We model a learning dynamic in which players imitate and innovate. Of interest is to question whether Nash equilibrium play emerges, and if so, the role that imitation plays in this emergence. Our main result provides a general class of coordination games for which approximate Nash equilibrium play does emerge. Important conditions include that players imitate "similar" individuals. The role of imitation in learning is discussed in the context of two examples where it is shown that imitation can lead to pareto superio outcomes.

Viable Tax Constitutions

Carlo Perroni and Kimberley A. Scharf

Taxation is only sustainable if the general public complies with it. This observation is uncontroversial with tax practitioners but has been ignored by the public finance tradition, which has interpreted tax constitutions as binding contracts by which the power to tax is irretrievably conferred by individuals to government, which can then levy any tax it chooses. However, in the absence of an outside party enforcing contracts between members of a group, no arrangement within groups can be considered to be a binding contract, and therefore the power of tax must be sanctioned by individuals on an ongoing basis. In this paper we offer, for the first time, a theoretical analysis of this fundamental compliance problem associated with taxation, obtaining predictions that in some cases point to a re-interptretation of the theoretical constructions of the public finance tradition while in others call them into question.

682 Social Conformity in Games with Many Players

Myrna Wooders, Edward Cartwright and Reinhard Selton

681

Dynamic Price Competition with Price Adjustment Costs and Product Differentiation

Gianluigi Vernasca

We study a discrete time dynamic game of price competition with spatially differentiated products and price adjustment costs. We characterise the Markov perfect and the open-loop equilibrium of our game. We find that in the steady state Markov perfect equilibrium, given the presence of adjustment costs, equilibrium prices are always higher than prices at the repeated static Nash solution, even though, adjustment costs are not paid in steady state.This is due to intertemporal strategic complementarity in the strategies of the firms and from the fact that the cost of adjusting prices adds credibility to high price equilibrium strategies. On the other hand, the stationary open-loop equilibrium coincides always with the static solution. Furthermore, in contrast to continuous time games, we show that the stationary Markov perfect equilibrium converges to the static Nash equilibrium when adjustment costs tend to zero. Moreover, we obtain the same convergence result when adjustment costs tend to infinity.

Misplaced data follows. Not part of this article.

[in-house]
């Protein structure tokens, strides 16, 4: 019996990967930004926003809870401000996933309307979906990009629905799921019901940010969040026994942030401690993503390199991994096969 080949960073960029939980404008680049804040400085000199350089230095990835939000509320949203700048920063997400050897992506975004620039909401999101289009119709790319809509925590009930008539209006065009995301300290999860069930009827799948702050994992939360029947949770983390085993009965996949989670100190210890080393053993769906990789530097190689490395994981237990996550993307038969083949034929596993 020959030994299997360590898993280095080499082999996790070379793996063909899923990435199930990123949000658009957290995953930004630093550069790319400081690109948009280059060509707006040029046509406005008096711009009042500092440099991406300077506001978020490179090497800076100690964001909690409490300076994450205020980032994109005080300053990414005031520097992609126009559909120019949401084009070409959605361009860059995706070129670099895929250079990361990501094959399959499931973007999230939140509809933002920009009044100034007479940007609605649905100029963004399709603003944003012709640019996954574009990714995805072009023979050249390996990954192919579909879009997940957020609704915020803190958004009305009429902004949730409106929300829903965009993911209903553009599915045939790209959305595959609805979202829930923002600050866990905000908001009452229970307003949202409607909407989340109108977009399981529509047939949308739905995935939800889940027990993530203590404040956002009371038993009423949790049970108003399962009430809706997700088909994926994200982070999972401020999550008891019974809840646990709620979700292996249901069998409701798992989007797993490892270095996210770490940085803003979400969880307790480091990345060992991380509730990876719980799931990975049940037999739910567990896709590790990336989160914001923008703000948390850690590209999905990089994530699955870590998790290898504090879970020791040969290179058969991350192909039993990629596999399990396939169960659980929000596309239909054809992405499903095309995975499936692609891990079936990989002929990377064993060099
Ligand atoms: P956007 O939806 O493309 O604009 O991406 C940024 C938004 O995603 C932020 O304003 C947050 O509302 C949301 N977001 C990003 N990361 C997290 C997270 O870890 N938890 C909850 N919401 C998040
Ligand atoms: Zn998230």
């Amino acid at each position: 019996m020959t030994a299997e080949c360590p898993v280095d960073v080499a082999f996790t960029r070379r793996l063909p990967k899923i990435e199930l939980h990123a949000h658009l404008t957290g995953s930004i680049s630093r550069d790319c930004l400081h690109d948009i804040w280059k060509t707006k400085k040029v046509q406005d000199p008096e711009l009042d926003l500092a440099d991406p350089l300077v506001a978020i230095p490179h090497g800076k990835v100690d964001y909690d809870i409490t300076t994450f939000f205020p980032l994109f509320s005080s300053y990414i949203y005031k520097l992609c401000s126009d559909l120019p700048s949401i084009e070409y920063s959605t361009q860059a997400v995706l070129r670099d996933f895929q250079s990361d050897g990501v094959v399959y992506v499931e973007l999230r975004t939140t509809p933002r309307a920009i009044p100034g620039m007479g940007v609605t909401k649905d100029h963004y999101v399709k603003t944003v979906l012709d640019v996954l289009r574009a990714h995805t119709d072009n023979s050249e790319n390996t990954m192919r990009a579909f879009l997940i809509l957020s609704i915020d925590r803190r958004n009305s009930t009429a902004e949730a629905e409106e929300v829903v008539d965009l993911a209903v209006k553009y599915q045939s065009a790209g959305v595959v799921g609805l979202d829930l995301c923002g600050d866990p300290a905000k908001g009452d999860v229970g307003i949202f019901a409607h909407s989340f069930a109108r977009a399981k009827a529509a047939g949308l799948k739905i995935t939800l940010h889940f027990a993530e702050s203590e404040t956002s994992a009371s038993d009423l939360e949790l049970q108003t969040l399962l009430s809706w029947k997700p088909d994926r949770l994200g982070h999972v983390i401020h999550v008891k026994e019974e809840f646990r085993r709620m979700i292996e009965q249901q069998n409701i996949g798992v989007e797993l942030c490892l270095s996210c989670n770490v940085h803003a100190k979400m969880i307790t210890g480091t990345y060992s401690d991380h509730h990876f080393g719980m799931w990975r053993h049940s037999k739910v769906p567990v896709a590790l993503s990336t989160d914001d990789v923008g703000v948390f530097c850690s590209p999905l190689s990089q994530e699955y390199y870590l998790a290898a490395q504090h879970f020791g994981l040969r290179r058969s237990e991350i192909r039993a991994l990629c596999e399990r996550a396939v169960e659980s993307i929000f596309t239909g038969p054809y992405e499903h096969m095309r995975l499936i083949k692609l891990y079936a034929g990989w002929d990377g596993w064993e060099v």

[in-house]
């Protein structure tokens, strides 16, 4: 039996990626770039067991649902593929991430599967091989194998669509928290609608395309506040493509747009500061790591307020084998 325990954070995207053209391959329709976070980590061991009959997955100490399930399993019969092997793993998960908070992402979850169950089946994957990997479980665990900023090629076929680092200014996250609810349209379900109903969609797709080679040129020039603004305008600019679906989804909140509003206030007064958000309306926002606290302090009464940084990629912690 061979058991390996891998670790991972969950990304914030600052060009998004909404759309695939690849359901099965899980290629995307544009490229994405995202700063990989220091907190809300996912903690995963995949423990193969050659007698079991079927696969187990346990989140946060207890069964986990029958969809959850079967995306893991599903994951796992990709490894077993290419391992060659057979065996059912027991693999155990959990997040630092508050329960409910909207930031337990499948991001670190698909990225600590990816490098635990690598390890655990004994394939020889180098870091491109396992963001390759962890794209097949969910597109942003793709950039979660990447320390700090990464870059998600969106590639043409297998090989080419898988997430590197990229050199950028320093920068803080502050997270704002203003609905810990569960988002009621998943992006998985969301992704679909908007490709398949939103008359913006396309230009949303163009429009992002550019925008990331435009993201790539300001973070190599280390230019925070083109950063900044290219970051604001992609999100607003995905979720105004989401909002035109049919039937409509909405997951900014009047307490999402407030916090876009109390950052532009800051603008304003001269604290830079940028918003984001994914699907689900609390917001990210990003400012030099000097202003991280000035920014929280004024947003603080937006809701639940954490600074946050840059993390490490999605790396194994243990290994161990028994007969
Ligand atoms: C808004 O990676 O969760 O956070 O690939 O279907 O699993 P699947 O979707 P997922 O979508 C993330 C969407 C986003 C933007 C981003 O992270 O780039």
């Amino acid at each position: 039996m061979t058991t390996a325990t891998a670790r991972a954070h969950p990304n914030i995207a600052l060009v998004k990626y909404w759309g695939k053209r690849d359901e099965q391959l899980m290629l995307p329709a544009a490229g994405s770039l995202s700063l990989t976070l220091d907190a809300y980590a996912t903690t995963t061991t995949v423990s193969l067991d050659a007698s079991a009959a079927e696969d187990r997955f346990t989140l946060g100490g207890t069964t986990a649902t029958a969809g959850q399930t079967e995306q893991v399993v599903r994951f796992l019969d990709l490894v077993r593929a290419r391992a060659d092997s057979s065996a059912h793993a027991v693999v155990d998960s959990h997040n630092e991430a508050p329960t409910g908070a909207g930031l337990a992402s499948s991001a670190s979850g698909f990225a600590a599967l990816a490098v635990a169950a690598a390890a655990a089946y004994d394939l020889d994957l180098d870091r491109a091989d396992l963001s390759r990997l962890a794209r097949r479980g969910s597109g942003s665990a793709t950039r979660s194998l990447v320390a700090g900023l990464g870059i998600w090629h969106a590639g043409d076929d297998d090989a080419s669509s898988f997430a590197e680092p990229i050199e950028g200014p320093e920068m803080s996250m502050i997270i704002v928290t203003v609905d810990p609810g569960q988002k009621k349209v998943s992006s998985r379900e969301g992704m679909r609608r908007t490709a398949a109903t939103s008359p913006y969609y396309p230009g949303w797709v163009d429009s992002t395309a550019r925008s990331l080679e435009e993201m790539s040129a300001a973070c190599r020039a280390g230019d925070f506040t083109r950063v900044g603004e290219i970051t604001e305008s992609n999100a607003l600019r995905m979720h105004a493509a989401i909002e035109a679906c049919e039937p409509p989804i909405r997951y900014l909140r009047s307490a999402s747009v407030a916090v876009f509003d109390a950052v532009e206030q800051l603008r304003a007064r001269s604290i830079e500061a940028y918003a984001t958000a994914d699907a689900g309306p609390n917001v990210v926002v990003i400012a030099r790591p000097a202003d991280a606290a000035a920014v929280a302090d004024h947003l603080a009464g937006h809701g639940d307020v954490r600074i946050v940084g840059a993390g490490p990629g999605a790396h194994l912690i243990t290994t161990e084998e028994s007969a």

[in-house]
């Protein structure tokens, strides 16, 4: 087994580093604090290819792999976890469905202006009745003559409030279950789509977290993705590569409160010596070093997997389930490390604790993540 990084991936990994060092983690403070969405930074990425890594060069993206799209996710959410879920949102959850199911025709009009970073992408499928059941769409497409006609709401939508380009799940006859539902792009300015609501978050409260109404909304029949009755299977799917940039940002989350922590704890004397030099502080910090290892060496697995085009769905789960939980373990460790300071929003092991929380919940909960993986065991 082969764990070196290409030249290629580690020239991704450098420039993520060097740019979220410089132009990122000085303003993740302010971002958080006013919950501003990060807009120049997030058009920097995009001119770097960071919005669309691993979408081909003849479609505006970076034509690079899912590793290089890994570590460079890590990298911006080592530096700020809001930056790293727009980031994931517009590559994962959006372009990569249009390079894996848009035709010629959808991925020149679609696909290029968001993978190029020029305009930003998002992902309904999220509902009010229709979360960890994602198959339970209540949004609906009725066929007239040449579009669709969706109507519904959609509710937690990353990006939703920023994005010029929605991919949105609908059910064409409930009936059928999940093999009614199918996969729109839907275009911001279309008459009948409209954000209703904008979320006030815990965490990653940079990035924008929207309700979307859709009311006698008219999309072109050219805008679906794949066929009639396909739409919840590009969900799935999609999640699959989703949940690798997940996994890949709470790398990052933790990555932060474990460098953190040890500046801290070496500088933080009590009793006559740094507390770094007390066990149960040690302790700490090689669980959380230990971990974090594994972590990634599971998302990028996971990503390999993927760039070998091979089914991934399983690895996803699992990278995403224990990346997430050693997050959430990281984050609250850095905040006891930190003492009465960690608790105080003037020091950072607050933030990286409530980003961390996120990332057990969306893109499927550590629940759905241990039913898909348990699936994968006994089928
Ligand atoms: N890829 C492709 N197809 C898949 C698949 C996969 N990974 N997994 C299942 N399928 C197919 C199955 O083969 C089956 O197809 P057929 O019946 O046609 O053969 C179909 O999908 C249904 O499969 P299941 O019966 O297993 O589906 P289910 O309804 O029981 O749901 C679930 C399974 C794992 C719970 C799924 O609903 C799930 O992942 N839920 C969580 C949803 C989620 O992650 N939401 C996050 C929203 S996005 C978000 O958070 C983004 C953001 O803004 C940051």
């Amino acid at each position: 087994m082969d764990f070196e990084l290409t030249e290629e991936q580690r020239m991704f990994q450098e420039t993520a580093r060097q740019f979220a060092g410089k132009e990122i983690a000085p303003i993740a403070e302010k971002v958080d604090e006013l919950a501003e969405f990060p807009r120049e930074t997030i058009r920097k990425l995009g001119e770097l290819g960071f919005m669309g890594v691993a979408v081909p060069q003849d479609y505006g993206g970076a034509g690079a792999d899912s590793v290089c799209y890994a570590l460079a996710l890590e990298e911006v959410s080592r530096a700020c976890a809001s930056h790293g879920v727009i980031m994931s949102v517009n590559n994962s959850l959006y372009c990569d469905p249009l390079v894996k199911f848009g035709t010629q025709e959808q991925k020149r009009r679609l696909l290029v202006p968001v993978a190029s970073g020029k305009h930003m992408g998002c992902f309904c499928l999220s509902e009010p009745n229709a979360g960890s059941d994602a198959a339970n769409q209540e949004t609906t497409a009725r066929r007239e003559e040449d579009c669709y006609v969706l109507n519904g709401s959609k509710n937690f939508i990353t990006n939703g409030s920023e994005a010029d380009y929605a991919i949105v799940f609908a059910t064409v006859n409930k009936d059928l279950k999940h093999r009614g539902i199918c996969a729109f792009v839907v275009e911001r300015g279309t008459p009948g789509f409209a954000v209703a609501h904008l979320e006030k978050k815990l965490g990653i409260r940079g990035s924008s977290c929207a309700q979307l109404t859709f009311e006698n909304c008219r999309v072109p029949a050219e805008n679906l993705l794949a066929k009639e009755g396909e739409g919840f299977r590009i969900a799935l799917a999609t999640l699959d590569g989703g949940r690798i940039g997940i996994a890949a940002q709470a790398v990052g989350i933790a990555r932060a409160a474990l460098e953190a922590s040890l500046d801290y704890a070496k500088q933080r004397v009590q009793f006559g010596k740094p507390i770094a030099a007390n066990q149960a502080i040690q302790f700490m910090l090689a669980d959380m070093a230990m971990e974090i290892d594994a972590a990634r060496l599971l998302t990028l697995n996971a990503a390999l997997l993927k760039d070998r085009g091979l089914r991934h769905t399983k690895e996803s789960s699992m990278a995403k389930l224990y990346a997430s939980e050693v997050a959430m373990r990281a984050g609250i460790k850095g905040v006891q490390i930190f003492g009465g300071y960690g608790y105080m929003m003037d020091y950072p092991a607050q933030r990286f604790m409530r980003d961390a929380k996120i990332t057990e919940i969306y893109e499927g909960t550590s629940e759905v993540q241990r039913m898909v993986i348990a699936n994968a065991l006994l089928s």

680

Fiscal Interactions among European Countries

Michaela Redoano

In this paper we investigate whether there is empical evidence that EU Countries set their public expenditure and their taxes interdependently. We use a panel of data across european countries, years and fiscal variables to estimated countries’ reactions functions. We find evidence of intedependences consistent with the literature on tax and yardistick competition

679

Consumers and Competition

Michael Waterson

This paper shows that even if all consumers face search costs, if these are below a certain level dependent upon the firm numbers and demand elasticity, the Diamond-type equilibrium with all prices at the monopoly level fails to exist.

678

The Utility of the Voting Power Approach

Dennis Leech

This paper argues that the voting power approach is much more general than is portrayed by Albert (“The Voting Power Approach: Measurement without Theory”, European Union Politics, 4:3, 2003) and is therefore capable of generating important insights about voting systems, such as qualified majority voting in the EU Council. The voting power approach focuses on understanding the properties of voting systems by analysing outcomes and thereby is able to generate empirical facts that are not otherwise obvious. That the approach is so general has not previously been pointed out in the relevant literature; it has usually been taken as coinciding with power indices. Albert’s criticism is directed at one aspect of the theory of voting power indices: the assumption of probabilistic voting that underlies conventional power indices. It is argued that he fails to take account of the different uses of power indices and that the probabilistic voting assumptions he derides may or may not be useful depending on this. It is necessary to emphasise the key distinction between a priori power indices and measure of empirical voting power. Albert misrepresents the voting power approach and is not willing to allow that it encompasses a diversity of methods as well as a research agenda.

677

Chain Store Pricing for Stragegic Accommodation

Paul W. Dobson and Michael Waterson

Chain-stores now dominate most areas of retailing. While retailers may operate nationally or even internationally, the markets they compete in are largely local. How should they best operate pricing policy in respect of the different markets served - price uniformly across the local markets or on a local basis according to market conditions? We model this by allowing local market differences, with entry being inevitable in certain markets while being naturally or institutionally blockaded in others. We show that practising price discrimination is not always best for the chain-store. Competitive conditions exist under which uniform pricing can raise profits.

676

The Impacts of Liberalisation on a Brazilian Air Shuttle Market

Alessandro V.M. Oliveira

This paper aims at assessing the impacts of recent economic liberalisation on an important subset of the Brazilian airline industry: the air shuttle market on the route Rio de Janeiro – São Paulo, a pioneer service created in 1959. In order to estimate structural relationships of the competition model, a product differentiated setting with conduct parameter was designed. Results permitted inferring about a rupture in the degree of firms' heterogeneity and in the extent of the deviation from Nash behaviour due to regulatory reform, as well as estimation of pertinent route-level cost information.